Waiting for Words: Understanding the most common
language delays and disorders
This article was published in the March 2013 issue of New Jersey Family Magazine. (Volume 23, Issue 3). The focus of this magazine was special needs.
The topics covered in the article were early detection of speech and language issues and targeted red flags, characteristics of speech and language disorders in young children and what parents should do if they suspect a delay or disorder. NJSHA members Natalie Neubauer and and Tatyana Elleseff are quoted in the article. The magazine is dispersed in schools, daycares, speech clinics and doctor's offices.
Better Hearing Institute Warns on Do-it-yourself Hearing Care
October 14, 2011
Washington, DC. The Better Hearing Institute (BHI) is warning consumers of the inherent risks associated with purchasing over-the-counter, one-size-fits-all hearing aids instead of consulting a hearing healthcare professional. Hearing loss is sometimes the symptom of a serious underlying medical problem. All 50 states require that consumers use a credentialed hearing care professional to purchase hearing aids.
BHI also points out that hearing devices that are purchased over-the-counter or Internet without the consultation of a hearing healthcare professional may result in the devices not being accurately customized to the specific hearing needs of the individual.
"Today’s state-of-the-art hearing aids should be programmed to the individual’s specific hearing loss requirements in order to provide good levels of benefit and customer satisfaction,” says Sergei Kochkin, BHI’s Executive Director. “The process requires a complete in-person hearing assessment in a sound booth; the training and skills of a credentialed hearing healthcare professional in order to prescriptively fit the hearing aids using sophisticated computer programs; and appropriate in-person follow-up and counseling. This is not possible when consumers purchase one-size-fits-all hearing aids over the Internet or elsewhere.”
Extensive research shows that individualized hearing health assessments and fittings programmed specific to the needs of the hearing aid user provide the best chance for optimal hearing enhancement and customer satisfaction.
“The best advice BHI can give anyone purchasing a hearing aid is to find a state credentialed hearing healthcare professional and to communicate openly during the evaluation, fitting and trial period to increase the likelihood that you are receiving the best possible benefit from your hearing aids,” says Kochkin. “It will make a tremendous difference in your ability to hear and in your quality of life.”
BHI has published a comprehensive consumer guide entitled, “Your Guide to Buying Hearing Aids.” (See www.betterhearing.org under hearing loss treatment). The guidelines give confidence to first-time hearing aid buyers by providing a detailed, step-by-step explanation of what to expect, ask, and look for when selecting and visiting a hearing healthcare professional and purchasing a hearing aid.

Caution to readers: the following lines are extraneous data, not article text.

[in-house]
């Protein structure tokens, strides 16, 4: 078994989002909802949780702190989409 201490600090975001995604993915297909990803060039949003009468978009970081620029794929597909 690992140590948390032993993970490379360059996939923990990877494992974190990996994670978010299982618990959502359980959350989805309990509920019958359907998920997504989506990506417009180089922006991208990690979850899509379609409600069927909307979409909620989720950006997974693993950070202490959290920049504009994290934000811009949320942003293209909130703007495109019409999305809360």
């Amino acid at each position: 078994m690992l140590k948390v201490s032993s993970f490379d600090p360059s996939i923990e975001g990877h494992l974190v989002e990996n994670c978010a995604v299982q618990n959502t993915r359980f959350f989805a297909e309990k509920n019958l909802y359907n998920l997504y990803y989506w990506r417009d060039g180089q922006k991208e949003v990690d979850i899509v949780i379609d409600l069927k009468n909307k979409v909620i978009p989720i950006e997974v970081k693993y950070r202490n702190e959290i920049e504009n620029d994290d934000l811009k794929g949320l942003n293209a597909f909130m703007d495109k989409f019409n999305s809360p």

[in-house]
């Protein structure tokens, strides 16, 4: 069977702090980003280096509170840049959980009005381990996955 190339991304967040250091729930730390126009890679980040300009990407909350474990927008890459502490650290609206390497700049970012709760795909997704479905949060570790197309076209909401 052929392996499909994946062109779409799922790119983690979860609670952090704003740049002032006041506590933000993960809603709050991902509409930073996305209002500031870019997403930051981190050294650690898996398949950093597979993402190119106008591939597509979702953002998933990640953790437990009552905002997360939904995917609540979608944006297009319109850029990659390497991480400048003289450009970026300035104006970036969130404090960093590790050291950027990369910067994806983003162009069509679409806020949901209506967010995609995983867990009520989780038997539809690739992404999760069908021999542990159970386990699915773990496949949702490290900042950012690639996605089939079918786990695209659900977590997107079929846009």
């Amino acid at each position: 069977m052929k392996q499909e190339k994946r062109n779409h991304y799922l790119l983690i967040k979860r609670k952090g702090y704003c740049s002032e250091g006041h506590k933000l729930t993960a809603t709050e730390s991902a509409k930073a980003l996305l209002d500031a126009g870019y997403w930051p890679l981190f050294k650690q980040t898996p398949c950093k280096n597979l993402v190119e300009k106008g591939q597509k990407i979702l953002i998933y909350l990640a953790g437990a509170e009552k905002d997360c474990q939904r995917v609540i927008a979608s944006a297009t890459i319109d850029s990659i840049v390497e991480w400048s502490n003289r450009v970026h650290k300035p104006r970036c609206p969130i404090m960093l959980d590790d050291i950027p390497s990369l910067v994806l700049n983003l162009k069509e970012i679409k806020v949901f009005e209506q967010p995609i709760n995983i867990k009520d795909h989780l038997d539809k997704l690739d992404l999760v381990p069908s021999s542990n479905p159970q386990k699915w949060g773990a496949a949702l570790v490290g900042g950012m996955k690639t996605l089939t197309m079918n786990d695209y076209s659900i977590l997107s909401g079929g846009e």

BHI also has published, “Your Guide to Financial Assistance for Hearing Aids,” the first comprehensive guide on how people can obtain financial assistance to purchase hearing aids.
More About Hearing Loss and Hearing Aids
The number of Americans with hearing loss has grown to more than 34 million—roughly 11 percent of the U.S. population. Over the past generation, hearing loss among Americans has increased at a rate of 160 percent of U.S. population growth and is one of the most commonly unaddressed health conditions in America today.
Numerous studies have linked untreated hearing loss to a wide range of physical and emotional conditions, including impaired memory and ability to learn new tasks, reduced alertness, increased risk of personal safety, irritability, negativism, anger, fatigue, tension, stress, depression, and diminished psychological and overall health.
But the vast majority of people with hearing loss can benefit from hearing aids. In fact, eight out of ten hearing aid users report improvements in their quality of life, according to a survey by BHI of more than 2,000 consumers.
Advances in digital technology have dramatically improved hearing aids in recent years, making them smaller with better sound quality. Designs are modern, sleek, and discreet. Clarity, greater directionality, better speech audibility in a variety of environments, better cell phone compatibility, less whistling and feedback than hearing aids of the past, and greater ruggedness for active lifestyles are common features.
Founded in 1973, BHI conducts research and engages in hearing health education with the goal of helping people with hearing loss benefit from proper treatment. For more information on hearing loss, visit www.betterhearing.org. To take the BHI Quick Hearing Check, visit www.hearingcheck.org. To participate in the discussion forum, visit www.betterhearing.org, click on “Discussion Forum,” and go to “Welcome!” to register.